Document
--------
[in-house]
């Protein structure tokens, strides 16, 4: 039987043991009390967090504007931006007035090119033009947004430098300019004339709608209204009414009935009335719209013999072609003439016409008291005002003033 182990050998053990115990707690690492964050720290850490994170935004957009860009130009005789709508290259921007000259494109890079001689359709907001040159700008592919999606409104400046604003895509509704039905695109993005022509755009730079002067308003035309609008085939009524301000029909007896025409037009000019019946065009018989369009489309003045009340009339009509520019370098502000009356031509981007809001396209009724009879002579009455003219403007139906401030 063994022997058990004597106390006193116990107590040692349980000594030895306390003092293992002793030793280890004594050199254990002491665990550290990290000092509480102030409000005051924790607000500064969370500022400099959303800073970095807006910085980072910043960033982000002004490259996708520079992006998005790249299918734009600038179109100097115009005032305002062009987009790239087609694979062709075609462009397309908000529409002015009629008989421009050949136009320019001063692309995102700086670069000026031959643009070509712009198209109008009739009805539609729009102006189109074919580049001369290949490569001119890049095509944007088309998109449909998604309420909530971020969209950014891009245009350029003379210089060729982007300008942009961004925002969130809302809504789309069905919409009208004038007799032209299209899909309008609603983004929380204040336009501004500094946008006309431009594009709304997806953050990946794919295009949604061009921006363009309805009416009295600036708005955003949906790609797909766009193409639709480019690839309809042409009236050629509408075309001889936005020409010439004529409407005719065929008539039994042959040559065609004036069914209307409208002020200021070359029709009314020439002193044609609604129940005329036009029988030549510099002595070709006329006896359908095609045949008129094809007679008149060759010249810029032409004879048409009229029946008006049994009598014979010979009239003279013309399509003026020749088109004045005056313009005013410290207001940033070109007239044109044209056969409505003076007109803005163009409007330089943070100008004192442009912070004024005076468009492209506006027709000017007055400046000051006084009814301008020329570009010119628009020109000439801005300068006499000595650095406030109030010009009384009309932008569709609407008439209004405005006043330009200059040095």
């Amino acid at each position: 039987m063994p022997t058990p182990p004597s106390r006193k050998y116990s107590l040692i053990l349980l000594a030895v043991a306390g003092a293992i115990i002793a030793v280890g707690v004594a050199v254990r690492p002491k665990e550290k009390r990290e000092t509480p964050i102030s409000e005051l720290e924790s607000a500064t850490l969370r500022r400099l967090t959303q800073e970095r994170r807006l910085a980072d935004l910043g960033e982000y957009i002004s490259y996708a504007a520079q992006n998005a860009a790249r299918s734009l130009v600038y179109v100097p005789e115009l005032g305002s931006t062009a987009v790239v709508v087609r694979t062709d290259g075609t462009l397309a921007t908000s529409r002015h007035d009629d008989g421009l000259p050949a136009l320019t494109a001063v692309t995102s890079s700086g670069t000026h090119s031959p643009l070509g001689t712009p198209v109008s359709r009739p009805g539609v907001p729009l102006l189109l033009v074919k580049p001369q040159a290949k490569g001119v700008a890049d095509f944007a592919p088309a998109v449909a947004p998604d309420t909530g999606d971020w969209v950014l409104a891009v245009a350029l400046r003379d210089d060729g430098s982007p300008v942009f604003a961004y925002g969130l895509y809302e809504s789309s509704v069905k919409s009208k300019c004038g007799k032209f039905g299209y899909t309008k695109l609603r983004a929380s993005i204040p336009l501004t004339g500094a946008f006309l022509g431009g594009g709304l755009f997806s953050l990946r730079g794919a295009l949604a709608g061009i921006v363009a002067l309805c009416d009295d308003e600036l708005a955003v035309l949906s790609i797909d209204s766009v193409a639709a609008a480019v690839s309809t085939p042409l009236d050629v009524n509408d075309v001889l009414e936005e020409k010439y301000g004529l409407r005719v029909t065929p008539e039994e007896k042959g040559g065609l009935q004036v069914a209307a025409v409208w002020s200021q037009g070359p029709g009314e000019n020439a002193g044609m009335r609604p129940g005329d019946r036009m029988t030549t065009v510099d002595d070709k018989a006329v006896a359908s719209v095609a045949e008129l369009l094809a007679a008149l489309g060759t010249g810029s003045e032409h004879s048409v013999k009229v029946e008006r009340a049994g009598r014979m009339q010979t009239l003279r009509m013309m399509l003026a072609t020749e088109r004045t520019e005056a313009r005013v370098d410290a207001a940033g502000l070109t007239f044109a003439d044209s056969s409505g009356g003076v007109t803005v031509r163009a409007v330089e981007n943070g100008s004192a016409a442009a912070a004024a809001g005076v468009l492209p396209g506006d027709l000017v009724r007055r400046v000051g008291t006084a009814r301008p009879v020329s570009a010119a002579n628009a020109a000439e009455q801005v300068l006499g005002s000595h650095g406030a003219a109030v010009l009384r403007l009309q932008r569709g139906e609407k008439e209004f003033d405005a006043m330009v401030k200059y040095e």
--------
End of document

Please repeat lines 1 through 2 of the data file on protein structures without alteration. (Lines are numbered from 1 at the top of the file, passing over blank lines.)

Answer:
[in-house]
């Protein structure tokens, strides 16, 4: 039987043991009390967090504007931006007035090119033009947004430098300019004339709608209204009414009935009335719209013999072609003439016409008291005002003033 182990050998053990115990707690690492964050720290850490994170935004957009860009130009005789709508290259921007000259494109890079001689359709907001040159700008592919999606409104400046604003895509509704039905695109993005022509755009730079002067308003035309609008085939009524301000029909007896025409037009000019019946065009018989369009489309003045009340009339009509520019370098502000009356031509981007809001396209009724009879002579009455003219403007139906401030 063994022997058990004597106390006193116990107590040692349980000594030895306390003092293992002793030793280890004594050199254990002491665990550290990290000092509480102030409000005051924790607000500064969370500022400099959303800073970095807006910085980072910043960033982000002004490259996708520079992006998005790249299918734009600038179109100097115009005032305002062009987009790239087609694979062709075609462009397309908000529409002015009629008989421009050949136009320019001063692309995102700086670069000026031959643009070509712009198209109008009739009805539609729009102006189109074919580049001369290949490569001119890049095509944007088309998109449909998604309420909530971020969209950014891009245009350029003379210089060729982007300008942009961004925002969130809302809504789309069905919409009208004038007799032209299209899909309008609603983004929380204040336009501004500094946008006309431009594009709304997806953050990946794919295009949604061009921006363009309805009416009295600036708005955003949906790609797909766009193409639709480019690839309809042409009236050629509408075309001889936005020409010439004529409407005719065929008539039994042959040559065609004036069914209307409208002020200021070359029709009314020439002193044609609604129940005329036009029988030549510099002595070709006329006896359908095609045949008129094809007679008149060759010249810029032409004879048409009229029946008006049994009598014979010979009239003279013309399509003026020749088109004045005056313009005013410290207001940033070109007239044109044209056969409505003076007109803005163009409007330089943070100008004192442009912070004024005076468009492209506006027709000017007055400046000051006084009814301008020329570009010119628009020109000439801005300068006499000595650095406030109030010009009384009309932008569709609407008439209004405005006043330009200059040095």